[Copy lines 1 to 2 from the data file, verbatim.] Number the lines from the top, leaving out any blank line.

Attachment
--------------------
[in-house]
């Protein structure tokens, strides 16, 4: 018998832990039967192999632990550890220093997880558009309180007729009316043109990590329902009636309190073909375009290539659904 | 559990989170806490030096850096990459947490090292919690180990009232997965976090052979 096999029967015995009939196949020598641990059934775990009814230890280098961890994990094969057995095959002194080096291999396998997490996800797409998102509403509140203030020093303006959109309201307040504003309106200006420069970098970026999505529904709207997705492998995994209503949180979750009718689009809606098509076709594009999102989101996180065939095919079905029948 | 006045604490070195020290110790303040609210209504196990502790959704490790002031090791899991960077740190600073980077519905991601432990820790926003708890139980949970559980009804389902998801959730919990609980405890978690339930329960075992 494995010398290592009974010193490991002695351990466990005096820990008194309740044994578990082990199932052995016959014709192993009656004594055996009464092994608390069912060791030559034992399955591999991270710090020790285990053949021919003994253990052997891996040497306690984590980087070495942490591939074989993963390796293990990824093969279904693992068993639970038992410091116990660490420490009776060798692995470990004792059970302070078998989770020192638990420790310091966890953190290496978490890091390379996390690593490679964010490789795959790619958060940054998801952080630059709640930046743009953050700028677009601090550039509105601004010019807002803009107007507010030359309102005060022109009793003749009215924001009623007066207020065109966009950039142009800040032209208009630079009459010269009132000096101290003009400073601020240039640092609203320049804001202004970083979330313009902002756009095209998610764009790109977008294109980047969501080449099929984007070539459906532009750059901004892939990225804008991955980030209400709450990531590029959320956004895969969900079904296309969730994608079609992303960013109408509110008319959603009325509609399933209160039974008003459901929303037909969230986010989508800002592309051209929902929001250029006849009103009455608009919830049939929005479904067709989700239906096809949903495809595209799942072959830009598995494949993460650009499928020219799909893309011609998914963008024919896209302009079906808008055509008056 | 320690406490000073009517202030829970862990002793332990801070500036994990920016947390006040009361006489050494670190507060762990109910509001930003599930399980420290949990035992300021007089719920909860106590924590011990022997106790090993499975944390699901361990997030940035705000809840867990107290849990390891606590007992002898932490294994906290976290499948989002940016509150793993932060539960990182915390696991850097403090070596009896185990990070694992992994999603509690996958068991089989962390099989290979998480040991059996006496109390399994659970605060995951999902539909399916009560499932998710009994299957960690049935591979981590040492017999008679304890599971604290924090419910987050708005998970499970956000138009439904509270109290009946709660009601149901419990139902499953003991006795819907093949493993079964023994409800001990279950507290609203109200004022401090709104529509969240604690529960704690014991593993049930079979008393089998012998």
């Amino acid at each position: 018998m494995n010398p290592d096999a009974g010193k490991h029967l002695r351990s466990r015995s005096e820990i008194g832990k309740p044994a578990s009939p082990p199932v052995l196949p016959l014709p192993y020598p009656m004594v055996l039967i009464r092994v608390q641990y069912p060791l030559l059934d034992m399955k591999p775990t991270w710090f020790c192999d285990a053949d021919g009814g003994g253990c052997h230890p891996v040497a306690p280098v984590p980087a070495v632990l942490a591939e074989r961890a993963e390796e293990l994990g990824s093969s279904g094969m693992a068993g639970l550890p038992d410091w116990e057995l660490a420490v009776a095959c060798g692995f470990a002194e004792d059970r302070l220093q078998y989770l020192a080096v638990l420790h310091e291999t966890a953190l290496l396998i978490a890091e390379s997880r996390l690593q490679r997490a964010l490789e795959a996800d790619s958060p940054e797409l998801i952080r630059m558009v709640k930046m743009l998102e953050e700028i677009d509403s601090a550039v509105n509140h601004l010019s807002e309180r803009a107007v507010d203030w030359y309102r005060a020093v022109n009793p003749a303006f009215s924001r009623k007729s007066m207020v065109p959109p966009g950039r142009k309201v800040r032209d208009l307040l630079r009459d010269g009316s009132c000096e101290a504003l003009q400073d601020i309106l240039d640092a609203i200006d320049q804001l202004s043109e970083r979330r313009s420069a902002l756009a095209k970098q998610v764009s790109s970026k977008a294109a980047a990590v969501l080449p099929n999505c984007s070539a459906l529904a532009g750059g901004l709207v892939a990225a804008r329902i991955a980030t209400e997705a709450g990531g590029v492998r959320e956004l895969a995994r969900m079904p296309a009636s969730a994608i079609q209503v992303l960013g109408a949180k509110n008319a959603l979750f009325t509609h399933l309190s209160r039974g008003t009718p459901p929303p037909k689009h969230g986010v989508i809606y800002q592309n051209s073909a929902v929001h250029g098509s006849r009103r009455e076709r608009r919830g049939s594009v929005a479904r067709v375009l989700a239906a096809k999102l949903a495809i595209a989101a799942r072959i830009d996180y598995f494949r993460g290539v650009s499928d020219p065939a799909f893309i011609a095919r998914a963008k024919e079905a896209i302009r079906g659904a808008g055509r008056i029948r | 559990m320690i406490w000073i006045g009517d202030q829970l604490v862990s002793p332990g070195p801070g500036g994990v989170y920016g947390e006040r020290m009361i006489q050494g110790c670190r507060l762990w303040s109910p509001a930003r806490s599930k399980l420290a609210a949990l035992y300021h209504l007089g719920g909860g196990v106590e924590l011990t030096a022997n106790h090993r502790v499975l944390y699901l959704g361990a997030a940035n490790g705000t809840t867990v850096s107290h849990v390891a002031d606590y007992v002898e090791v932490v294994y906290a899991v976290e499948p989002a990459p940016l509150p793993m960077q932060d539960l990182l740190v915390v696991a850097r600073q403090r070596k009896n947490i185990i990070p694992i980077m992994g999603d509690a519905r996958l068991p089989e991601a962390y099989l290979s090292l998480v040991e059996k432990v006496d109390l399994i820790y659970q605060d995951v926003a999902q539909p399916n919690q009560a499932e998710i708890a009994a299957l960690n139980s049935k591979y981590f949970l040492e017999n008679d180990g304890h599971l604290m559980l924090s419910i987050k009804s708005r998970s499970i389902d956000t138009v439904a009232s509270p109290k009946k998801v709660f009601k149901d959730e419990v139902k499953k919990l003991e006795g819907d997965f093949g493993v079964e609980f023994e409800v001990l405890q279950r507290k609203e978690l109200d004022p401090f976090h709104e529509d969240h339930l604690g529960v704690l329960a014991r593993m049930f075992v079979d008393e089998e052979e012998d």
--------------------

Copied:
[in-house]
């Protein structure tokens, strides 16, 4: 018998832990039967192999632990550890220093997880558009309180007729009316043109990590329902009636309190073909375009290539659904 | 559990989170806490030096850096990459947490090292919690180990009232997965976090052979 096999029967015995009939196949020598641990059934775990009814230890280098961890994990094969057995095959002194080096291999396998997490996800797409998102509403509140203030020093303006959109309201307040504003309106200006420069970098970026999505529904709207997705492998995994209503949180979750009718689009809606098509076709594009999102989101996180065939095919079905029948 | 006045604490070195020290110790303040609210209504196990502790959704490790002031090791899991960077740190600073980077519905991601432990820790926003708890139980949970559980009804389902998801959730919990609980405890978690339930329960075992 494995010398290592009974010193490991002695351990466990005096820990008194309740044994578990082990199932052995016959014709192993009656004594055996009464092994608390069912060791030559034992399955591999991270710090020790285990053949021919003994253990052997891996040497306690984590980087070495942490591939074989993963390796293990990824093969279904693992068993639970038992410091116990660490420490009776060798692995470990004792059970302070078998989770020192638990420790310091966890953190290496978490890091390379996390690593490679964010490789795959790619958060940054998801952080630059709640930046743009953050700028677009601090550039509105601004010019807002803009107007507010030359309102005060022109009793003749009215924001009623007066207020065109966009950039142009800040032209208009630079009459010269009132000096101290003009400073601020240039640092609203320049804001202004970083979330313009902002756009095209998610764009790109977008294109980047969501080449099929984007070539459906532009750059901004892939990225804008991955980030209400709450990531590029959320956004895969969900079904296309969730994608079609992303960013109408509110008319959603009325509609399933209160039974008003459901929303037909969230986010989508800002592309051209929902929001250029006849009103009455608009919830049939929005479904067709989700239906096809949903495809595209799942072959830009598995494949993460650009499928020219799909893309011609998914963008024919896209302009079906808008055509008056 | 320690406490000073009517202030829970862990002793332990801070500036994990920016947390006040009361006489050494670190507060762990109910509001930003599930399980420290949990035992300021007089719920909860106590924590011990022997106790090993499975944390699901361990997030940035705000809840867990107290849990390891606590007992002898932490294994906290976290499948989002940016509150793993932060539960990182915390696991850097403090070596009896185990990070694992992994999603509690996958068991089989962390099989290979998480040991059996006496109390399994659970605060995951999902539909399916009560499932998710009994299957960690049935591979981590040492017999008679304890599971604290924090419910987050708005998970499970956000138009439904509270109290009946709660009601149901419990139902499953003991006795819907093949493993079964023994409800001990279950507290609203109200004022401090709104529509969240604690529960704690014991593993049930079979008393089998012998």